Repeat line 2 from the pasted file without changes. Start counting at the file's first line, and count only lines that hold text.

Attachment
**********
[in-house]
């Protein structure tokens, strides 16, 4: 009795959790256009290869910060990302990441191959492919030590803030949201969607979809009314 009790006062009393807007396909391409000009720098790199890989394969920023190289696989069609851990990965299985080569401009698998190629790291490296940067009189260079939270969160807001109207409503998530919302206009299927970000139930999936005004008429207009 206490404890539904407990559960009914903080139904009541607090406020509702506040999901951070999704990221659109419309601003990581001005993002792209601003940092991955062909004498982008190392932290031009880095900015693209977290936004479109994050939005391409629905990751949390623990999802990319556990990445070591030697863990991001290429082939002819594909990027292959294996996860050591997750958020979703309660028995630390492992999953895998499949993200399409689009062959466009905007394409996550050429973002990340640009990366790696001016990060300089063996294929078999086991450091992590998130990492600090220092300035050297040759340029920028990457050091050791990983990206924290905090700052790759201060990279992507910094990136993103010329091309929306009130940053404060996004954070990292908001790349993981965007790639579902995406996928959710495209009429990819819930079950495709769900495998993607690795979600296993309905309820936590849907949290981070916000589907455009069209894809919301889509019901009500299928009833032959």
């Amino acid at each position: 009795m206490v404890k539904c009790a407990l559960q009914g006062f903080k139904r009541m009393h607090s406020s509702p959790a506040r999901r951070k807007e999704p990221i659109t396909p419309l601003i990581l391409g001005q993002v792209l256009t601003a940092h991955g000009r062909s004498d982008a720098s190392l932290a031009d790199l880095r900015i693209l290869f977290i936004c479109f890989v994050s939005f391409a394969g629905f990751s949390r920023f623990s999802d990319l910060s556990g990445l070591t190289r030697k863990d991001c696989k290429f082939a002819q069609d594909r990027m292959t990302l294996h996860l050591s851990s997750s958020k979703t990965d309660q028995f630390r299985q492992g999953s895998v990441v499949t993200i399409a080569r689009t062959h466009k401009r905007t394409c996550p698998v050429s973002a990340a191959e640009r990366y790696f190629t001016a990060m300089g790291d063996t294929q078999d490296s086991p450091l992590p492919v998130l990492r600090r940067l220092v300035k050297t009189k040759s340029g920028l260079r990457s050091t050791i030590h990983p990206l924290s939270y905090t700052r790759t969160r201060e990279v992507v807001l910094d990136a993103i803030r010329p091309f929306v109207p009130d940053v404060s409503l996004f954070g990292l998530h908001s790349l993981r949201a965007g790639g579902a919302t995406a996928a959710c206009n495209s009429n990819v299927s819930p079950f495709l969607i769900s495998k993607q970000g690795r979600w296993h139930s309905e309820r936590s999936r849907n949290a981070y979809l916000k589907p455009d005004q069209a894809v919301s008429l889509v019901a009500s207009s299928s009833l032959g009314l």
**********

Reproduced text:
């Protein structure tokens, strides 16, 4: 009795959790256009290869910060990302990441191959492919030590803030949201969607979809009314 009790006062009393807007396909391409000009720098790199890989394969920023190289696989069609851990990965299985080569401009698998190629790291490296940067009189260079939270969160807001109207409503998530919302206009299927970000139930999936005004008429207009 206490404890539904407990559960009914903080139904009541607090406020509702506040999901951070999704990221659109419309601003990581001005993002792209601003940092991955062909004498982008190392932290031009880095900015693209977290936004479109994050939005391409629905990751949390623990999802990319556990990445070591030697863990991001290429082939002819594909990027292959294996996860050591997750958020979703309660028995630390492992999953895998499949993200399409689009062959466009905007394409996550050429973002990340640009990366790696001016990060300089063996294929078999086991450091992590998130990492600090220092300035050297040759340029920028990457050091050791990983990206924290905090700052790759201060990279992507910094990136993103010329091309929306009130940053404060996004954070990292908001790349993981965007790639579902995406996928959710495209009429990819819930079950495709769900495998993607690795979600296993309905309820936590849907949290981070916000589907455009069209894809919301889509019901009500299928009833032959």